When it comes to a psychopath’s moral capacity, he states that it’s as if they are colour blind. Even though they acknowledge that murder violates social norms, they will proceed with the act with an unclear reasoning as to why it’s wrong. Dr. Larsen says this is the problem with psychopaths. He breaks it down into four main misconceptions that make them such dangers to society: their heightened propensity to commit crimes, their lack of conscience and capacity to make moral judgments, the rooted neurobiological difference which makes their brains abnormal, and the lack of available treatments. In fact, treatments can allegedly make psychopathy worse.
However, there’s no evidence that finds psychopaths diagnosed through the PCL-R test are untreatable. Instead, Dr. Larsen found that they responded positively to treatment methods used in rehabilitation schemes. Further, no evidence was found that they got worse after receiving treatment. In fact, he shares that the only study that reported no decline in psychopathic tendencies or behaviours was sued in 2017 due to torture of the subjects. Thus, the suggestion that psychopaths respond adversely to treatment has been widely dismissed.
There’s also no evidence that psychopaths lack moral consciousness. Dr. Larsen explains that there have not been any studies or research on the matter. He further delves into the slight evidence of decreased emphatic responses compared to others. However, an incapacity altogether to empathize is untrue. According to him, there is strong evidence that they are equally capable of empathizing and making moral judgments. Moreover, there is no substantial evidence that a psychopath’s brain is different. “The problem is that the diagnosis is not indicative of a social predator,” adds Dr. Larsen. “It’s not the reality behind the label.”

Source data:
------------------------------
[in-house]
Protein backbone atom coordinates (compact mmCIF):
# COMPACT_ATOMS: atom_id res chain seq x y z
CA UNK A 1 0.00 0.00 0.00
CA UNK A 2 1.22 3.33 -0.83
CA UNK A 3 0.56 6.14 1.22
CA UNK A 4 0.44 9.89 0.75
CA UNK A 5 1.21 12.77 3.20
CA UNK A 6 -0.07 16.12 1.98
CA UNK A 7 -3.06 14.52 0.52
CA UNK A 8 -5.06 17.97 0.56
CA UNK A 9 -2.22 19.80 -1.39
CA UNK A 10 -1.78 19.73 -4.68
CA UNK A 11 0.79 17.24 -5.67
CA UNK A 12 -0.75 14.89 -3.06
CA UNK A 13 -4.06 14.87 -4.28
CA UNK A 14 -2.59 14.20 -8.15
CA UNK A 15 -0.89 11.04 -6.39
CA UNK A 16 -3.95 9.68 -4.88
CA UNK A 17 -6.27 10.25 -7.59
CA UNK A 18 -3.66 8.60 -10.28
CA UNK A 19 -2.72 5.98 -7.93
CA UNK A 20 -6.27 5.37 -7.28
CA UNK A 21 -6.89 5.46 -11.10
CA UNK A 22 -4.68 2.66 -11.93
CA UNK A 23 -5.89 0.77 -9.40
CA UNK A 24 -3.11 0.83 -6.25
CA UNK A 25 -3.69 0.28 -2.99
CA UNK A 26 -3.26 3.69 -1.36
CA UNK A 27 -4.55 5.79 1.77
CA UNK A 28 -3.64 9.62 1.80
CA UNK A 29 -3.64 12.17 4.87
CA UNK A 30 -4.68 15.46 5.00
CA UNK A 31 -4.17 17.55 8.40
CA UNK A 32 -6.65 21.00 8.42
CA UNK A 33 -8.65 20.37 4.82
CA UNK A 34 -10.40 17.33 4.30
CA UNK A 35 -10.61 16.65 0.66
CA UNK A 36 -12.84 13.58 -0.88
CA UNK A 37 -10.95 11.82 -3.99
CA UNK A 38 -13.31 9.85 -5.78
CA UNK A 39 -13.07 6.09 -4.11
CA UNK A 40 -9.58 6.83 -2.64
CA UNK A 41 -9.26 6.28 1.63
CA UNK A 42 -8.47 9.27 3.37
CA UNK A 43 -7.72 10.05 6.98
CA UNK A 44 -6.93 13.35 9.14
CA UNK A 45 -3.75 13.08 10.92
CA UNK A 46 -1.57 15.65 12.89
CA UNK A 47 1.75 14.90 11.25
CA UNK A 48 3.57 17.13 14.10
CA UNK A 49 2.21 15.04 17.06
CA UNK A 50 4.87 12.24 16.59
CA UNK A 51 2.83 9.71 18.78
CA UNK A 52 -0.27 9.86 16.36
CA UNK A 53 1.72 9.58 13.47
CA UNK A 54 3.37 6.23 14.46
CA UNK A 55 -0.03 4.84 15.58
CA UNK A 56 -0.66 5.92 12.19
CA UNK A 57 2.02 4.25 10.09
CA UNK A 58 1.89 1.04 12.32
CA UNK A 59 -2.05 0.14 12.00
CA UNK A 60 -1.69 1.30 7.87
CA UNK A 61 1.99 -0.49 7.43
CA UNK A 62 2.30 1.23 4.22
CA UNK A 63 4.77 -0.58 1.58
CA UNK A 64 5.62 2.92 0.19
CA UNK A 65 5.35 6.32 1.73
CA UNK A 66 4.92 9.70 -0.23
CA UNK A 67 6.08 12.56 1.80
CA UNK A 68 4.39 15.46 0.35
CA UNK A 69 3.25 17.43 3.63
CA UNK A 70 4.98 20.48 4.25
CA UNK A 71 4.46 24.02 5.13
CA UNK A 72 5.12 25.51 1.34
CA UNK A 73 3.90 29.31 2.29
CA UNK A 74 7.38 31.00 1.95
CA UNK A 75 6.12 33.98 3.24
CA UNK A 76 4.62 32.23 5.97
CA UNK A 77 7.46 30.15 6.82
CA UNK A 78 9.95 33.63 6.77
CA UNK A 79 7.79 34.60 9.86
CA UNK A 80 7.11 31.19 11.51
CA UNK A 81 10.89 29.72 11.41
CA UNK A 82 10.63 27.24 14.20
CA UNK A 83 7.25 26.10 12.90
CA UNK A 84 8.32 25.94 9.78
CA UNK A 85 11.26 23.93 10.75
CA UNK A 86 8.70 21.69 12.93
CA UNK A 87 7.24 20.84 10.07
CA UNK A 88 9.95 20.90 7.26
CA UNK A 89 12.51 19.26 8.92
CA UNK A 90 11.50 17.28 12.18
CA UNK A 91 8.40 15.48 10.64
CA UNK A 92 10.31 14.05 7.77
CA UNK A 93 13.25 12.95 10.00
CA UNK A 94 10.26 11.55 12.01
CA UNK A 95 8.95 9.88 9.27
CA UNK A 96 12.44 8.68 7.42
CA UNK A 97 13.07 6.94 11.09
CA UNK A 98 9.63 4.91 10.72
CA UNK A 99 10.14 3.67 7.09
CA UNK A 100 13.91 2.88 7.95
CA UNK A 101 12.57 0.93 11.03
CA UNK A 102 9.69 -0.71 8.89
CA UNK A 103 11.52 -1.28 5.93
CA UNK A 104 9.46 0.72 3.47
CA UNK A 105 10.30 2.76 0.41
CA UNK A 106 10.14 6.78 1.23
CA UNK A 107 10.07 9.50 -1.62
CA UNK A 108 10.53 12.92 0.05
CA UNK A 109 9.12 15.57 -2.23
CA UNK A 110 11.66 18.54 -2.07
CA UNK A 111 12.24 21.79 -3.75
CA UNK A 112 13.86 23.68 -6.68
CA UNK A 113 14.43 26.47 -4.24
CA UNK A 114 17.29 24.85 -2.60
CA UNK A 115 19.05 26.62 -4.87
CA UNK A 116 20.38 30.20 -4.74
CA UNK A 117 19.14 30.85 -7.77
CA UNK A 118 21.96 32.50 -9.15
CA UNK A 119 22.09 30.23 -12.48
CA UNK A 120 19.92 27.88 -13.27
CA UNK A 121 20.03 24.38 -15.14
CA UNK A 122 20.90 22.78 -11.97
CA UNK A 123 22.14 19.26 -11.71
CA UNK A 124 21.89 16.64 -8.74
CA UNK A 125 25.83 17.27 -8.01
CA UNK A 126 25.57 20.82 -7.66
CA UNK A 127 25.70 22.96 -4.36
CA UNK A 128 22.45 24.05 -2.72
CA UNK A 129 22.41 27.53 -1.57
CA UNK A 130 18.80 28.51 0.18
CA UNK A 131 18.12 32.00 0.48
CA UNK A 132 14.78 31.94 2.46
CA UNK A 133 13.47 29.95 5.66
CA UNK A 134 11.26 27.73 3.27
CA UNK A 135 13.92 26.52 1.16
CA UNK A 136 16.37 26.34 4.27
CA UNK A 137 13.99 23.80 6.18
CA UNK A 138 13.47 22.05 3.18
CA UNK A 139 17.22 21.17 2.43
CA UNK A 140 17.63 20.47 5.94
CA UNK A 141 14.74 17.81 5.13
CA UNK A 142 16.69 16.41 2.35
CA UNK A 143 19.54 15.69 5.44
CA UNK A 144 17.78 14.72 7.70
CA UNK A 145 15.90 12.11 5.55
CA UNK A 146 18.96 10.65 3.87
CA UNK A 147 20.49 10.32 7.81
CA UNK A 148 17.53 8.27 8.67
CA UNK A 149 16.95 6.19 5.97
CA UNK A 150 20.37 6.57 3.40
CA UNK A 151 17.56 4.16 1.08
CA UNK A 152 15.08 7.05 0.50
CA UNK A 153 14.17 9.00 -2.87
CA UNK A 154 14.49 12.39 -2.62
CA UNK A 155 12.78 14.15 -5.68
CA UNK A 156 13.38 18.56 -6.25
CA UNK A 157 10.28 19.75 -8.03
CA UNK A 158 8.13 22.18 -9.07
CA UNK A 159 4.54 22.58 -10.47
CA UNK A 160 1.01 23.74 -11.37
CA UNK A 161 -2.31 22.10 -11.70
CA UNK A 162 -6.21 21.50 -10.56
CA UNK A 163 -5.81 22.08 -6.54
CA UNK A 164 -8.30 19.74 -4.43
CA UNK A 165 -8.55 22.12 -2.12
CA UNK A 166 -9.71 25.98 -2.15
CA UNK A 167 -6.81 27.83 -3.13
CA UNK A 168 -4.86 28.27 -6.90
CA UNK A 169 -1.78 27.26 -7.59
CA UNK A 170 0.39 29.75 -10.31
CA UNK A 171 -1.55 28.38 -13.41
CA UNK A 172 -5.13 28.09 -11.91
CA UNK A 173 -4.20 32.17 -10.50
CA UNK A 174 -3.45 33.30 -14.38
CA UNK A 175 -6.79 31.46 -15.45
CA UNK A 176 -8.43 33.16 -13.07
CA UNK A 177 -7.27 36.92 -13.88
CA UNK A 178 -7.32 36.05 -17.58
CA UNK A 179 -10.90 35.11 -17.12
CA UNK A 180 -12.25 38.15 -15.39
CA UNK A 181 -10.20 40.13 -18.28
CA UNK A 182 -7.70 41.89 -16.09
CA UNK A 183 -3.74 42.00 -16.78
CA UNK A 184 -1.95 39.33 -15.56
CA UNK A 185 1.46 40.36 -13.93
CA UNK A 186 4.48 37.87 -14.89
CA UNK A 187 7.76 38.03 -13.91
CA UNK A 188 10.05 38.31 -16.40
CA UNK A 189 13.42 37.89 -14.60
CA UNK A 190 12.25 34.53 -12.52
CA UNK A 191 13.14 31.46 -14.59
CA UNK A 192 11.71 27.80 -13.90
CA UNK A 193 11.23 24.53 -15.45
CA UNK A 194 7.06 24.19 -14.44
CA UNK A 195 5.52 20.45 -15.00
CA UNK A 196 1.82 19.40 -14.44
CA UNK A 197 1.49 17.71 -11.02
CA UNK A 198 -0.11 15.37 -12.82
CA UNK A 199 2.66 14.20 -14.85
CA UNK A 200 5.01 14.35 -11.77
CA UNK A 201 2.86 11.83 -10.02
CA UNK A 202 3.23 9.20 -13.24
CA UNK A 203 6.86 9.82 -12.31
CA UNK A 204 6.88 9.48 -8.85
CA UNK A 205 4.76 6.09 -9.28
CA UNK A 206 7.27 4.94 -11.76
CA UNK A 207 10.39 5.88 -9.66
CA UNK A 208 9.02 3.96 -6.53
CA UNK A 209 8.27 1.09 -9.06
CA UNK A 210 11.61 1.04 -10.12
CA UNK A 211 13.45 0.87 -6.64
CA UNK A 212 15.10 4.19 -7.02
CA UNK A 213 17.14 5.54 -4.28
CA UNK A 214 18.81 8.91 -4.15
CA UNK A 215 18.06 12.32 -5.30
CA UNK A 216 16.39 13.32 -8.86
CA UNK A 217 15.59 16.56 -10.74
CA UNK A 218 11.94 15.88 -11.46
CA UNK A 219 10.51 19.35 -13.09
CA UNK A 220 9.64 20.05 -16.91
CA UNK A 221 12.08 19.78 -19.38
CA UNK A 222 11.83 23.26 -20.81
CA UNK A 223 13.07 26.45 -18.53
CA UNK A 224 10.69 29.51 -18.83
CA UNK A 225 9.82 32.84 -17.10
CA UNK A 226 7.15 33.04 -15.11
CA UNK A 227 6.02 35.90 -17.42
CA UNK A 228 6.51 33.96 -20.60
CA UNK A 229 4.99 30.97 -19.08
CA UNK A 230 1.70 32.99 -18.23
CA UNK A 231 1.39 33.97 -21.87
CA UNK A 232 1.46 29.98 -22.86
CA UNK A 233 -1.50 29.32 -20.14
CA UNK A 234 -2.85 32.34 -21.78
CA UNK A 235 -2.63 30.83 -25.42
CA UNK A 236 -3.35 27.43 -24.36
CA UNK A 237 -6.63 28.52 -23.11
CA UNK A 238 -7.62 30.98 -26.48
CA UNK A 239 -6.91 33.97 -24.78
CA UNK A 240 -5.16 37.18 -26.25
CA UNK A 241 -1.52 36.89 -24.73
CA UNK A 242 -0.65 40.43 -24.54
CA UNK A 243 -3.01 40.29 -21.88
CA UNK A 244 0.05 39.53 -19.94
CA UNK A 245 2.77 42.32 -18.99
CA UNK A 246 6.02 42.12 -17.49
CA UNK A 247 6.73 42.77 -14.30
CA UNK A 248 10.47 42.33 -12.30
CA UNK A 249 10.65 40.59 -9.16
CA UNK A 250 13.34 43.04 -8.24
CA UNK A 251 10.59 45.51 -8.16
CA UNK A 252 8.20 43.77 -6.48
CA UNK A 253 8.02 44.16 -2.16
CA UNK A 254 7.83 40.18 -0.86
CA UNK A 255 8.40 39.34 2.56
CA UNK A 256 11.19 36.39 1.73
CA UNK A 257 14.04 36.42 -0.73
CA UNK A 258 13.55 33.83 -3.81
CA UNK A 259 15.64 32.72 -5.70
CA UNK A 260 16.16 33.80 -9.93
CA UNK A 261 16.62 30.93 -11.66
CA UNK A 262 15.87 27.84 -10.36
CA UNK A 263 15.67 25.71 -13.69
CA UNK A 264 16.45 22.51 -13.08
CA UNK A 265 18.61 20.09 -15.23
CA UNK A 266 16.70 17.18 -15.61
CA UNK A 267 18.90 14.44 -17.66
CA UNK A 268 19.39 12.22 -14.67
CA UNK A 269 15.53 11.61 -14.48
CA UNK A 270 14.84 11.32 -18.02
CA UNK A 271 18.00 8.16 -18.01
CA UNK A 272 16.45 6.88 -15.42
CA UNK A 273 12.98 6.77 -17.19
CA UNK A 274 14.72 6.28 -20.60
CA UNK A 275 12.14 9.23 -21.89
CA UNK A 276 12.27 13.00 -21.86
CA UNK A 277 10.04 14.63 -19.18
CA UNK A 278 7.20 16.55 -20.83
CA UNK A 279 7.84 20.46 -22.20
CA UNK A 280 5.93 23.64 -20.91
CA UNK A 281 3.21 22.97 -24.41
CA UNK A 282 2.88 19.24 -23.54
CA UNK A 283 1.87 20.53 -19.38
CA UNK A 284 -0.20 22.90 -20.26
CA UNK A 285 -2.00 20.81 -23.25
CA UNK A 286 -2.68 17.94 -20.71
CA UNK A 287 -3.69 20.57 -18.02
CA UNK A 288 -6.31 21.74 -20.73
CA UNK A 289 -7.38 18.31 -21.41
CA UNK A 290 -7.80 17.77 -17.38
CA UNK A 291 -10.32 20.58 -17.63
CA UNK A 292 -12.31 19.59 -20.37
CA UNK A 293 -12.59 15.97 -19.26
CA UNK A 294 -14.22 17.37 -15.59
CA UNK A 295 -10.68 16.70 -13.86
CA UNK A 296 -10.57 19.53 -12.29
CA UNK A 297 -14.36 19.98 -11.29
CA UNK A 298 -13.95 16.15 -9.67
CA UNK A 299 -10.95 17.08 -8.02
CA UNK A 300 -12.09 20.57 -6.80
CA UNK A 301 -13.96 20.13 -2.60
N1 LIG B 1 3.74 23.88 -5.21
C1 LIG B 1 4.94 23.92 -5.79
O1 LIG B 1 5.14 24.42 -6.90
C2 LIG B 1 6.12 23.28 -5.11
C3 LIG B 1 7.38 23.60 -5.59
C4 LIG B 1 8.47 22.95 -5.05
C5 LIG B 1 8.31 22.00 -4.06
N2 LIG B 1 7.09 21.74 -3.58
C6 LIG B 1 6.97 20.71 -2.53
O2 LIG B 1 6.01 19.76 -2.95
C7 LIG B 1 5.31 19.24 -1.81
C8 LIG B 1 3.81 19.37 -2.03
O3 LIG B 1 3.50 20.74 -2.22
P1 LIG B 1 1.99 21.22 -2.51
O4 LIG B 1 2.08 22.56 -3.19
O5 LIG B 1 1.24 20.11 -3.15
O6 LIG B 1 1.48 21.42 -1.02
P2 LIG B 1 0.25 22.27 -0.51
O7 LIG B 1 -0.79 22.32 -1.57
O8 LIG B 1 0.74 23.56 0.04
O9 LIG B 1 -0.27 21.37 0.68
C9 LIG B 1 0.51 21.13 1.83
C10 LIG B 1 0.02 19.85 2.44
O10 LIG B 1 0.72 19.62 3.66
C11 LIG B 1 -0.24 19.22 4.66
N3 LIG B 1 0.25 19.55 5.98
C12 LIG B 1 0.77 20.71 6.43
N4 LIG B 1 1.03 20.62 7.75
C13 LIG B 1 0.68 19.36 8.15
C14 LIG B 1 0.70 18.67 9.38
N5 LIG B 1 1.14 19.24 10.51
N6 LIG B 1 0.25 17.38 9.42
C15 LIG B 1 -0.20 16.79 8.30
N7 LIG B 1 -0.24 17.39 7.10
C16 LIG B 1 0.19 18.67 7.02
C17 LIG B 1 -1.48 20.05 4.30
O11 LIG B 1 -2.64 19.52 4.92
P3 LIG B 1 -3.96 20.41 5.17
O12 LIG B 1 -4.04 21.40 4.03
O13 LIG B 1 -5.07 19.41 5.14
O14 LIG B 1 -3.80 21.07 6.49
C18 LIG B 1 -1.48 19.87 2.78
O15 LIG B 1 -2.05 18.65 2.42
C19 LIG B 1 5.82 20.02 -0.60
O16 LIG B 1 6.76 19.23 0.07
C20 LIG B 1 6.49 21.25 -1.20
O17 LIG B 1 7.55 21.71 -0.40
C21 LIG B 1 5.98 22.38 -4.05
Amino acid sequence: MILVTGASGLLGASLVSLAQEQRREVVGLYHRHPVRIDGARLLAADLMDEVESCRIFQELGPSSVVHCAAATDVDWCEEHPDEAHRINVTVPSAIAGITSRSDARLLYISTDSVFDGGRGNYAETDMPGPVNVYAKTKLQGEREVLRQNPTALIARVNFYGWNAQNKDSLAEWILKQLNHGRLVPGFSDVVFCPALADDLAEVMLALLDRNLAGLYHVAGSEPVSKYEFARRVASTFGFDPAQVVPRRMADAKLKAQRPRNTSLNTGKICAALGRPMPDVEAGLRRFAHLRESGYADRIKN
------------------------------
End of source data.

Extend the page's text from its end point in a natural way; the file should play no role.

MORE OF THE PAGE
Today, hundreds of thousands of North Americans are subject to PCL-R testing, he states. As a result, their legal treatment is constricted due to our misplaced beliefs about psychopaths. While we have been conditioned to believe that they are social predators, the evidence indicates otherwise.
Given the mere lack of proof for the heightened dangerousness of PCL-R psychopathy, it seems like this risk assessment is more harmful than helpful. Rather than providing these individuals with fair sentencing or the rehabilitation treatment they need, PCL-R testing is a constricting measure that does the opposite. Thus, as Dr. Larsen puts it, we must re-evaluate the use of PCL-R testing and our understanding of psychopathy altogether. “This clinical diagnosis of psychopathy is de facto acting more as clinical stigma with [unwarranted] alarming consequences, rather than as a beneficial judicial instrument,” he concludes.
Features Editor (Volume 49) | firstname.lastname@example.org —Maneka is a third year student completing a specialization in Philosophy with a minor in political science. Previously, she served as one of The Medium’s Staff Writer and Associate Features Editor. As this year’s Features Editor, Maneka hopes to raise awareness, shed light over current issues, and highlight student voices and organizations. When Maneka is not studying, writing, or working, you’ll probably find her binging on, or rather re-watching her favorite shows, listening to music, thinking about her dog, or likely taking a nap.